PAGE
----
From 1970 to 1984, the Shaffer Equipment Company built electrical substations for the local coal mining industry. The substations incorporated various types of transformers, capacitors, switches, and related voltage regulation and distribution devices. Oil containing polychlorinated biphenyls (PCBs) was used in the electrical transformers and other equipment. The Shaffer Equipment Company stored nonessential, damaged or outdated transformers and capacitors on the site property.
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The West Virginia Department of Natural Resources (WVDNR) inspected the site in September 1984 and found several hundred transformers and capacitors on the site. Analysis of a composite surface soil sample and a grab soil/sediment sample from a site drainage ditch to Arbuckle Creek indicated elevated levels of PCBs in the material.
At the request of WVDNR the United States Environmental Protection Agency (USEPA) investigated the site and subsequently performed two contaminated soil removal actions. The first removal action was performed from December 1984 through December 1987. The second removal action was conducted from November 1990 through January 1991.
In 1997, the USEPA was notified that an act of vandalism at the site had caused a fire at the remaining building that contained materials with PCBs. The USEPA conducted another assessment and contracted the United States Army Corps of Engineers (USACOE) to design a cap for the remaining contaminated soils and building debris. The USACOE completed the construction of the cap in 2002.
In early 2017, residents contacted WVDEP and USEPA to express their continued concern about the potential migration of contamination from the Shaffer Equipment Company Site into the surrounding area.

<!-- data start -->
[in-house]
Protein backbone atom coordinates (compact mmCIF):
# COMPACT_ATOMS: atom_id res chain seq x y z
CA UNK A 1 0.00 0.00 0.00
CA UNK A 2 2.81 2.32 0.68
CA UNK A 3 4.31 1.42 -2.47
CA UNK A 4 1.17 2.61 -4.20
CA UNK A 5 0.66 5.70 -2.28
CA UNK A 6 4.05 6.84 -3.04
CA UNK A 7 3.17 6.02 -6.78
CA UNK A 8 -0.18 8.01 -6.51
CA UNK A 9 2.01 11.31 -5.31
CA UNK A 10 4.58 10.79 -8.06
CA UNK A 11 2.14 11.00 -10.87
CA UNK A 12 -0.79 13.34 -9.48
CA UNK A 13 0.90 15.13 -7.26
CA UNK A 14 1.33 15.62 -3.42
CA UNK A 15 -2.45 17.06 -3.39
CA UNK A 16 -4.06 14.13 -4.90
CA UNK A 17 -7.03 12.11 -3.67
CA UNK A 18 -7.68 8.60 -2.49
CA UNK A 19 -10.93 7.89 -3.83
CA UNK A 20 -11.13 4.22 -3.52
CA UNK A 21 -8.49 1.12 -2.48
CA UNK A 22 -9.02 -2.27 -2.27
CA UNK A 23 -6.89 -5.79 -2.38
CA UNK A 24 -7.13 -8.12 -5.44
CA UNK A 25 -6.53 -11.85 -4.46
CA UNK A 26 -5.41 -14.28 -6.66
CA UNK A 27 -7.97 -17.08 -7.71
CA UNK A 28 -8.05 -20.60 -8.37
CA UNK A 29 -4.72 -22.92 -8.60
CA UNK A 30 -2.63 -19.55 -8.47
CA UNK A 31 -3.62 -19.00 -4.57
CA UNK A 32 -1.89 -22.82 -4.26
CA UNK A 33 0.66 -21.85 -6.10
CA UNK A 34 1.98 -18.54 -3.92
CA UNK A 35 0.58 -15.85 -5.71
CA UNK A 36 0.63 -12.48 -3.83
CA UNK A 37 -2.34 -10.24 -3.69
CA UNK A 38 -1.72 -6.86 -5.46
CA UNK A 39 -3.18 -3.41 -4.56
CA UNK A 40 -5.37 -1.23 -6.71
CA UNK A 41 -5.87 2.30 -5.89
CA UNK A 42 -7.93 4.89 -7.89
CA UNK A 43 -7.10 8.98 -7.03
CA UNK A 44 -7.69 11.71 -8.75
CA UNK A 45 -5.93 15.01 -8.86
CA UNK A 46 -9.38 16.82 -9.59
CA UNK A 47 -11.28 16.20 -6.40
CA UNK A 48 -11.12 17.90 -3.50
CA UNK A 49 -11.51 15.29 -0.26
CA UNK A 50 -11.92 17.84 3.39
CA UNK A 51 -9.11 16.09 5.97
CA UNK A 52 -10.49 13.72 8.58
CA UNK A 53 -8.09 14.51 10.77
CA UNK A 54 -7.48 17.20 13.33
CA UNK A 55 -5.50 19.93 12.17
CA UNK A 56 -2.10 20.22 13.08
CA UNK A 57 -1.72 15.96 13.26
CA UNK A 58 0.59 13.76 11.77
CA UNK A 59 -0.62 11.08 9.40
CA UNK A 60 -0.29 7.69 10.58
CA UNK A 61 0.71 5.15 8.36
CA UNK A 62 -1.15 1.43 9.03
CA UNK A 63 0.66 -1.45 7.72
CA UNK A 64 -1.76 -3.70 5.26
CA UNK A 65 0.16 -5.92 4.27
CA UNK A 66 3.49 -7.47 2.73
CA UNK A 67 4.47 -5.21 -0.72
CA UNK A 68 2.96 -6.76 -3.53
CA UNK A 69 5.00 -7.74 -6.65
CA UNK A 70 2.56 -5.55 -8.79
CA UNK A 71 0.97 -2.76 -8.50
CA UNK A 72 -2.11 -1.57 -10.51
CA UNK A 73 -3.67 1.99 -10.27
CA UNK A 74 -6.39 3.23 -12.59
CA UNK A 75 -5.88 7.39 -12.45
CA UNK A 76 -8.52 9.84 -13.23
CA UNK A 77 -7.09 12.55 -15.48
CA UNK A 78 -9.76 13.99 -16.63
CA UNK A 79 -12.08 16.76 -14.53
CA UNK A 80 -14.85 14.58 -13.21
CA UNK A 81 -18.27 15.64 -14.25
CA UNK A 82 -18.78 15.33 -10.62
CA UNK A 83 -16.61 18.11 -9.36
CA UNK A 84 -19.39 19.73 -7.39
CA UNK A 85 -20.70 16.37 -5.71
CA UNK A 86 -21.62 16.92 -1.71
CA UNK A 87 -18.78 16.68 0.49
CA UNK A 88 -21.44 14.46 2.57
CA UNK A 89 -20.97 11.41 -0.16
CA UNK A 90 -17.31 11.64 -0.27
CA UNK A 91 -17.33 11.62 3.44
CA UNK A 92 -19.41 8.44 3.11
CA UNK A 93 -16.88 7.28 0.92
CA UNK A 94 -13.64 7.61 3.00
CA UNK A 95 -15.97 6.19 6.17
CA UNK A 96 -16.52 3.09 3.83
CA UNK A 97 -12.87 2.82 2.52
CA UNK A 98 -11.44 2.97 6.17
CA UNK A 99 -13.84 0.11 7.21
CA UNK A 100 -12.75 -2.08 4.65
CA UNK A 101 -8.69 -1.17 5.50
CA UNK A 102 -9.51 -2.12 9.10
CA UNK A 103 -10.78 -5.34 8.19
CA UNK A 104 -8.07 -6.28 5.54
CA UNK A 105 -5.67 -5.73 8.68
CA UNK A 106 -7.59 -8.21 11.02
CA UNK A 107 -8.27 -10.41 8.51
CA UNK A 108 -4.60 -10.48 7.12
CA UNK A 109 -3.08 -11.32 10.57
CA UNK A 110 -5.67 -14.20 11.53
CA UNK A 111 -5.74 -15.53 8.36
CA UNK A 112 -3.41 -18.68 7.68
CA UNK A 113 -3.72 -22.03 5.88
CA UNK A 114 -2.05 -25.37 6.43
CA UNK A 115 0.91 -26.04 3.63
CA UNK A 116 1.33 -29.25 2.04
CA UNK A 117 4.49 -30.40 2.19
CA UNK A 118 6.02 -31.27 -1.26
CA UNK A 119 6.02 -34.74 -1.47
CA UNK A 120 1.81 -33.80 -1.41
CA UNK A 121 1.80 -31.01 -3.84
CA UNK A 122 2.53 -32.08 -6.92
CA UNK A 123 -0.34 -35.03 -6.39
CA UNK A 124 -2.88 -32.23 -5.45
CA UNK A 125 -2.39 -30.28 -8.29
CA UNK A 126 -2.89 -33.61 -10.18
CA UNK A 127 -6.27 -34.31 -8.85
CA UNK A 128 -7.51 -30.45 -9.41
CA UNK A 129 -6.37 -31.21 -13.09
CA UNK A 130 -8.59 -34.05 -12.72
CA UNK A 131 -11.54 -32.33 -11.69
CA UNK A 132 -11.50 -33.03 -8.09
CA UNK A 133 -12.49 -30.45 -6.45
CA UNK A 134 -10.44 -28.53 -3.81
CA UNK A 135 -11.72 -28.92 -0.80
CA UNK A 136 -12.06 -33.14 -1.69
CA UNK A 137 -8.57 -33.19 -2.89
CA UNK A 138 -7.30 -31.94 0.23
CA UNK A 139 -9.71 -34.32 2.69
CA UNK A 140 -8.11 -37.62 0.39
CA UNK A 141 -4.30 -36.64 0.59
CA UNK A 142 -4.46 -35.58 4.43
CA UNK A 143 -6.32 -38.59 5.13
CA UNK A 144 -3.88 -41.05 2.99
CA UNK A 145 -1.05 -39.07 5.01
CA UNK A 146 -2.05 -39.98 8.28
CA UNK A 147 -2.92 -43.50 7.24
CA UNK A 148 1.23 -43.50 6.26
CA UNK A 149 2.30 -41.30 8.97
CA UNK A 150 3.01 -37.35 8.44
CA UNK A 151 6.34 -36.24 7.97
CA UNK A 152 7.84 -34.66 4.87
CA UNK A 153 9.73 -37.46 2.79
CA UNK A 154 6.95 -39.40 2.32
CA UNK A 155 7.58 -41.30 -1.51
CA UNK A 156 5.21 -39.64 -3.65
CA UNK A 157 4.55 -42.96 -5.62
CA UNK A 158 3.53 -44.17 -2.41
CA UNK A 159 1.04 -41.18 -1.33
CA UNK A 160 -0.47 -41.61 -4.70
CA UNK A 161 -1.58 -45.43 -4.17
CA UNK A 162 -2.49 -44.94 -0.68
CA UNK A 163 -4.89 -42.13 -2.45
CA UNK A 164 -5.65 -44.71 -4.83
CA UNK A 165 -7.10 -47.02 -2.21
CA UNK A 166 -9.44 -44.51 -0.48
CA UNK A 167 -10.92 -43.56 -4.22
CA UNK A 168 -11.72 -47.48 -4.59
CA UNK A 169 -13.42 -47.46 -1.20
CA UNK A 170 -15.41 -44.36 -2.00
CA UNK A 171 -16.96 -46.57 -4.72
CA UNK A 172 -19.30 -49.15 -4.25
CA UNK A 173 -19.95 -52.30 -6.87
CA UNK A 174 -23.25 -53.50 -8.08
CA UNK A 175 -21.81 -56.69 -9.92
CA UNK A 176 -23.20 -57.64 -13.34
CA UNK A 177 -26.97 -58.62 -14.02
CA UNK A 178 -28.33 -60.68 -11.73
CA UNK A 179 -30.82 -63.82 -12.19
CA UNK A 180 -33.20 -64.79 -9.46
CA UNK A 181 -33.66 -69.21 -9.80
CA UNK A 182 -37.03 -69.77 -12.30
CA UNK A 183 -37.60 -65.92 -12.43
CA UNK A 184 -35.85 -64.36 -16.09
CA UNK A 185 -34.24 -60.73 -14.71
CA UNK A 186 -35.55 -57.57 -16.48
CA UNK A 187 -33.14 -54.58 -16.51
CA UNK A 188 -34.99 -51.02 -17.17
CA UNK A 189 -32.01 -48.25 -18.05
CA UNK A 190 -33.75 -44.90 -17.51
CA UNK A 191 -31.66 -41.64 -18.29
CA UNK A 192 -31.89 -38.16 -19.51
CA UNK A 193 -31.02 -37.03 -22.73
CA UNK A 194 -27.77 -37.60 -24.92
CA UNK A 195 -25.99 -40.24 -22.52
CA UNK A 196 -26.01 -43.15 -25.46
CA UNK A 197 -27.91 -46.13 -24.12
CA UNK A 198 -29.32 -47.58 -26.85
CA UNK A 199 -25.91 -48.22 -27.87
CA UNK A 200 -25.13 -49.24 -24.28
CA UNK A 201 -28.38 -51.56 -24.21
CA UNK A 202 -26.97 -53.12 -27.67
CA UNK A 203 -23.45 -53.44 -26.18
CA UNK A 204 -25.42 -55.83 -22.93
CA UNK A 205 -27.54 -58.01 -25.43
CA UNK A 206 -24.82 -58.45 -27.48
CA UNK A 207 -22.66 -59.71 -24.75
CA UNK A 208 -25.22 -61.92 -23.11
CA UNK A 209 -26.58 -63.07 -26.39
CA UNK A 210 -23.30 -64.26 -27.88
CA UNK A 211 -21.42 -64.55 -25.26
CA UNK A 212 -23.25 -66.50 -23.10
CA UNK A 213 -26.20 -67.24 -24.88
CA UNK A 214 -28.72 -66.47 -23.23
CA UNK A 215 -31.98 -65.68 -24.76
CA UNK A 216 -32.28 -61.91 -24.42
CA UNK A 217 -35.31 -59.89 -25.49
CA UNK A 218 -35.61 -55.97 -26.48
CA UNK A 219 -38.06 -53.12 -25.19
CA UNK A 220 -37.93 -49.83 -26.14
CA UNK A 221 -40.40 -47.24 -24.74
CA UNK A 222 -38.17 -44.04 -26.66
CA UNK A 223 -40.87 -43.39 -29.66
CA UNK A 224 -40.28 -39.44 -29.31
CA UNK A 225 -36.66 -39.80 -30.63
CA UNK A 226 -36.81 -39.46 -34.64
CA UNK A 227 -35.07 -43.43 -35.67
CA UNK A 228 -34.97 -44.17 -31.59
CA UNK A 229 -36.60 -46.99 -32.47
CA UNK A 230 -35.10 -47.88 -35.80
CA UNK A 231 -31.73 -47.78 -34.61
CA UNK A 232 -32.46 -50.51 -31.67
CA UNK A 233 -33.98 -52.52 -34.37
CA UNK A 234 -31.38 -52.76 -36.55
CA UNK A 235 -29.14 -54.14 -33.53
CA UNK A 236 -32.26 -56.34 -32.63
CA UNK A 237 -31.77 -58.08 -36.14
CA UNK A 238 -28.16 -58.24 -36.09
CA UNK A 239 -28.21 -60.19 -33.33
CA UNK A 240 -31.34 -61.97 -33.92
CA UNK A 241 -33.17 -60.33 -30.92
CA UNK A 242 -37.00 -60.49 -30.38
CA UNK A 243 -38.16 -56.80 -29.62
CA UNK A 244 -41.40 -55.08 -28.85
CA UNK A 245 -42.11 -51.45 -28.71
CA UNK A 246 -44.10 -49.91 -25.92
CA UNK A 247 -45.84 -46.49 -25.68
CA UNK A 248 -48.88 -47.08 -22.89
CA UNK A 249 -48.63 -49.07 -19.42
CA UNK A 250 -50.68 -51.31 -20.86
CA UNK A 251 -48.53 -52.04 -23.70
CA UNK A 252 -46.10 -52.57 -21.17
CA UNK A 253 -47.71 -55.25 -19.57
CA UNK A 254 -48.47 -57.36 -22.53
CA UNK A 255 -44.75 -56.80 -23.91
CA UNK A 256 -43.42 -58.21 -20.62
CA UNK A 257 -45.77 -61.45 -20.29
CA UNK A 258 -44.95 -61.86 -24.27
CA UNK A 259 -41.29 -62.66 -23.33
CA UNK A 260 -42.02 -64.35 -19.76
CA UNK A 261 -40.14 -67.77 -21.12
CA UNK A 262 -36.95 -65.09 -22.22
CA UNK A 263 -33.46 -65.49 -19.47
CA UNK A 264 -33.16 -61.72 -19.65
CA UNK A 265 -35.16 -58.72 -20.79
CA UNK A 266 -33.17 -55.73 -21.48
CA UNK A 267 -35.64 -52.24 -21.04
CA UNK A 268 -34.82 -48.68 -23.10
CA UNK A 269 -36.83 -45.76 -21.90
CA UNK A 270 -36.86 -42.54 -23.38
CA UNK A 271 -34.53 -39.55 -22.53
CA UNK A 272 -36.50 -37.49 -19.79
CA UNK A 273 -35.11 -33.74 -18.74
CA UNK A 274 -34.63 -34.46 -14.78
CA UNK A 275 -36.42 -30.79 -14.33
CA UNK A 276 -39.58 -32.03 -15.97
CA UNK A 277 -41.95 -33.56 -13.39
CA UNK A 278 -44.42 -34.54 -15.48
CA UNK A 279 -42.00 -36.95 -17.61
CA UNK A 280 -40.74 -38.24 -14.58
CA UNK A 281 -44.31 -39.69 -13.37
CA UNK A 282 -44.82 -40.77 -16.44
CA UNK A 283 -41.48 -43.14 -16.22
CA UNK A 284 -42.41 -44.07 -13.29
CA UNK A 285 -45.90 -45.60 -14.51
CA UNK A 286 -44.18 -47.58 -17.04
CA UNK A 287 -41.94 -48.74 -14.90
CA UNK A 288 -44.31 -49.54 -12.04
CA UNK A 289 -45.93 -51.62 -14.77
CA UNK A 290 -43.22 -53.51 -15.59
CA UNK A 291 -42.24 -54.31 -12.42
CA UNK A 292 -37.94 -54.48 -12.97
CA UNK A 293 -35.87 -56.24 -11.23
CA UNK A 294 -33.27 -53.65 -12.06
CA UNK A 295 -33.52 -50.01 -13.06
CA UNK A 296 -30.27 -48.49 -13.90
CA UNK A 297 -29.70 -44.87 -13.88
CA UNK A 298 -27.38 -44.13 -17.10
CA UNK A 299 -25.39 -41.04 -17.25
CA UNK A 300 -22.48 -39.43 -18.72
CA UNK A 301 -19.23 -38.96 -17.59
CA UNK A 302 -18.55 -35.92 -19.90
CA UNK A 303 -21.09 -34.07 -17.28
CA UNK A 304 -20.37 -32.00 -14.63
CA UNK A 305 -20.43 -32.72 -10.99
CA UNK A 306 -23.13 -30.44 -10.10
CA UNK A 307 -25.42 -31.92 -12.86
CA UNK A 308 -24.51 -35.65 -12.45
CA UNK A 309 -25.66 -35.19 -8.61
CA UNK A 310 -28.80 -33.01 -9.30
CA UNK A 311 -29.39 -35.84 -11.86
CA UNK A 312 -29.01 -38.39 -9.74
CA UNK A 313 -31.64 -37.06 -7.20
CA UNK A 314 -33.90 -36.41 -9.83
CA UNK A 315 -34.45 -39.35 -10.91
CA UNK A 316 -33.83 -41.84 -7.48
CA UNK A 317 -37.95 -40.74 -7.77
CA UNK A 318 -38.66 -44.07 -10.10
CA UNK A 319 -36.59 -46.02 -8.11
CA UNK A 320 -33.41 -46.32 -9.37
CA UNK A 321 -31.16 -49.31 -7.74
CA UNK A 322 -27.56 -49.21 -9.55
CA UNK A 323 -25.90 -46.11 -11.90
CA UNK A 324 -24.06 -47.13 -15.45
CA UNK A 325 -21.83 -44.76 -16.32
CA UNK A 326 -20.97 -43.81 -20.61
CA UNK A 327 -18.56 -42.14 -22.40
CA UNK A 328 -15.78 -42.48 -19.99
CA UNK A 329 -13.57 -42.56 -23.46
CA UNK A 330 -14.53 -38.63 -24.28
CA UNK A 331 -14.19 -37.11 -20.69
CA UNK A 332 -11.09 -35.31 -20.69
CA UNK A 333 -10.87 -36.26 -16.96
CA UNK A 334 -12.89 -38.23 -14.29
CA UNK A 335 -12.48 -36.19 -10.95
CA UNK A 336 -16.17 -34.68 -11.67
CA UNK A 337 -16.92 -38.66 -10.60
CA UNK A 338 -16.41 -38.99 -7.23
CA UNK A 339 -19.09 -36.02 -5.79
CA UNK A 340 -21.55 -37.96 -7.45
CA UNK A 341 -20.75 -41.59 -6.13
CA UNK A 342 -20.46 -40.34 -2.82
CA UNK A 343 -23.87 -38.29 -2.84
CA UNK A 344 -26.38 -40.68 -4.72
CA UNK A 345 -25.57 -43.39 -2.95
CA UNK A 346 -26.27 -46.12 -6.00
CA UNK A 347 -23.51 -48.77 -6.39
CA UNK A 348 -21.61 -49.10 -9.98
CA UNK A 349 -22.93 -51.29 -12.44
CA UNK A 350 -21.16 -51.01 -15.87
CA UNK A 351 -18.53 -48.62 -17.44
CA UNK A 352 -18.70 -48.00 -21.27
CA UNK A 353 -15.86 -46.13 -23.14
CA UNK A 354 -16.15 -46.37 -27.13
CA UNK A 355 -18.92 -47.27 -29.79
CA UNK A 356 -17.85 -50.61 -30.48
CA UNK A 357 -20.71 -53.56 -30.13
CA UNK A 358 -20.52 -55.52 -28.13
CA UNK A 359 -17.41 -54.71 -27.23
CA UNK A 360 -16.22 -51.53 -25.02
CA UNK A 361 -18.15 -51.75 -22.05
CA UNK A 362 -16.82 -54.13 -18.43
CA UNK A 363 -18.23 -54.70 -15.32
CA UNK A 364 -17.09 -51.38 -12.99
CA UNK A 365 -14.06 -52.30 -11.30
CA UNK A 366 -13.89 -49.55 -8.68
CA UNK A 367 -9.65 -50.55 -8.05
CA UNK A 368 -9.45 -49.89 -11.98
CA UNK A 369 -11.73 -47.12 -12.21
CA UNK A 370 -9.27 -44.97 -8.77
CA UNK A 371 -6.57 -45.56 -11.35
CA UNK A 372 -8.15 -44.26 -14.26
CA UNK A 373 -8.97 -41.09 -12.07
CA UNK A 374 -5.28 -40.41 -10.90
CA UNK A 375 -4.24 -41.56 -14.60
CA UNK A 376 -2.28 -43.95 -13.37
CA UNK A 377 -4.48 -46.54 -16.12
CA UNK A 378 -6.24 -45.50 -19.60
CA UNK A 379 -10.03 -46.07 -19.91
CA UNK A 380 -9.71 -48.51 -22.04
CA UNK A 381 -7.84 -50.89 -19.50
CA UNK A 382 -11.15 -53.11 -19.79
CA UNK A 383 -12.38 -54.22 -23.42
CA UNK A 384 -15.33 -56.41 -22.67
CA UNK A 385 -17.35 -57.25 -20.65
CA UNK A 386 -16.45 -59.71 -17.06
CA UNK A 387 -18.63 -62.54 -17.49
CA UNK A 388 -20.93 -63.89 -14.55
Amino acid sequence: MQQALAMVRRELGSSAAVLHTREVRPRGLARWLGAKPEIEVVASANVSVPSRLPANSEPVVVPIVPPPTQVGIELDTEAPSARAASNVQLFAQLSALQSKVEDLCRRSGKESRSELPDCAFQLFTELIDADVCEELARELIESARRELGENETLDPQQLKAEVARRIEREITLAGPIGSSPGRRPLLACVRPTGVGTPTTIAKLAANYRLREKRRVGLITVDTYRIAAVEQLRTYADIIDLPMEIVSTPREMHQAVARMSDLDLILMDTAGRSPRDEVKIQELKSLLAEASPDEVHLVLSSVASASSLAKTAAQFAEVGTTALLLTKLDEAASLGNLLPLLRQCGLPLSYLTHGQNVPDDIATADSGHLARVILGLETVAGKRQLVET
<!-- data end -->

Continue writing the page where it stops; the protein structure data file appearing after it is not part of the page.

USEPA is currently conducting an assessment of the Shaffer Equipment Site and the surrounding area in Minden, WV. In June 2017, USEPA collected samples at the Shaffer Equipment Site and approximately one mile down Arbuckle Creek.
In December 2017, USEPA collected surface soil and sediment samples to further delineate and confirm samples results from June 2017.
EPA decided to confirm the December 2017 sample results by using two separate laboratories to analyze the soil from the December 2017 sampling event. EPA had taken split samples for each sample location on December 12-13, 2017. The split samples are a second jar of soil or sediment from the same sample hole and were taken to ensure there was sufficient soil or sediment for future laboratory analysis. A different laboratory’s analysis of the split samples can provide additional verification of the sample results. While the results generally will not be identical, we expect them to be similar.
The split soil samples contain PCBs that are close in value to the original laboratory results. EPA believes that the surface soil sample results are consistent with the numerous sampling events at the site. Results of the PCB analysis from the split samples are summarized in Table 1 for sediment and Table 2 for surface soil. The split samples for the sediment show a slightly higher variation; however, the results are still with the range of the previous results, 0 ppm to 50 ppm.
The split samples may vary from the original results because the soil and sediment samples may have different amounts of organic matter mixed with the mineral composition of the soil. PCBs tend to adhere more to the organic matter so a larger amount of organic matter in the sample can result in a slightly different amount of PCBs, resulting in slight differences in sample results.
The split sample results confirm that there is no immediate threat to human health. Accordingly, no immediate EPA action will be necessary. EPA will include the results from the split samples in EPA’s development of the hazard ranking score (HRS) package. The HRS will determine if the site is recommended for EPA’s Superfund National Priorities List (NPL).